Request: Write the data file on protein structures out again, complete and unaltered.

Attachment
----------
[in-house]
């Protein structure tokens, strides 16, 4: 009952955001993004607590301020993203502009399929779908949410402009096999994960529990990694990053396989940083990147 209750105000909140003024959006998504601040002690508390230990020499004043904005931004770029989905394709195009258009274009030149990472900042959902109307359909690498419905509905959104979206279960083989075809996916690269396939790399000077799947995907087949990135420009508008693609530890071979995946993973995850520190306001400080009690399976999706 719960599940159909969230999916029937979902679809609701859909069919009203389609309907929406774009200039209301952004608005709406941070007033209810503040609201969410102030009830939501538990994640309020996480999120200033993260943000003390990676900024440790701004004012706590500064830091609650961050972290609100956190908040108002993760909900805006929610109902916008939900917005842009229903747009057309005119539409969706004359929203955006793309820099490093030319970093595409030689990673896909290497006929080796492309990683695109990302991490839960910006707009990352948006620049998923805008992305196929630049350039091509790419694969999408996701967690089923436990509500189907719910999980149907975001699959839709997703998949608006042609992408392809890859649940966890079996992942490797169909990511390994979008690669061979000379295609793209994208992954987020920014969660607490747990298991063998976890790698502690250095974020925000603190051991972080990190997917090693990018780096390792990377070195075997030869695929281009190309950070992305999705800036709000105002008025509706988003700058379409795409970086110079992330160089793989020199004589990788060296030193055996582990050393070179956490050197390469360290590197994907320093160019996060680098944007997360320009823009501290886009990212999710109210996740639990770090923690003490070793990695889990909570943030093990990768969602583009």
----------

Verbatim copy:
[in-house]
């Protein structure tokens, strides 16, 4: 009952955001993004607590301020993203502009399929779908949410402009096999994960529990990694990053396989940083990147 209750105000909140003024959006998504601040002690508390230990020499004043904005931004770029989905394709195009258009274009030149990472900042959902109307359909690498419905509905959104979206279960083989075809996916690269396939790399000077799947995907087949990135420009508008693609530890071979995946993973995850520190306001400080009690399976999706 719960599940159909969230999916029937979902679809609701859909069919009203389609309907929406774009200039209301952004608005709406941070007033209810503040609201969410102030009830939501538990994640309020996480999120200033993260943000003390990676900024440790701004004012706590500064830091609650961050972290609100956190908040108002993760909900805006929610109902916008939900917005842009229903747009057309005119539409969706004359929203955006793309820099490093030319970093595409030689990673896909290497006929080796492309990683695109990302991490839960910006707009990352948006620049998923805008992305196929630049350039091509790419694969999408996701967690089923436990509500189907719910999980149907975001699959839709997703998949608006042609992408392809890859649940966890079996992942490797169909990511390994979008690669061979000379295609793209994208992954987020920014969660607490747990298991063998976890790698502690250095974020925000603190051991972080990190997917090693990018780096390792990377070195075997030869695929281009190309950070992305999705800036709000105002008025509706988003700058379409795409970086110079992330160089793989020199004589990788060296030193055996582990050393070179956490050197390469360290590197994907320093160019996060680098944007997360320009823009501290886009990212999710109210996740639990770090923690003490070793990695889990909570943030093990990768969602583009």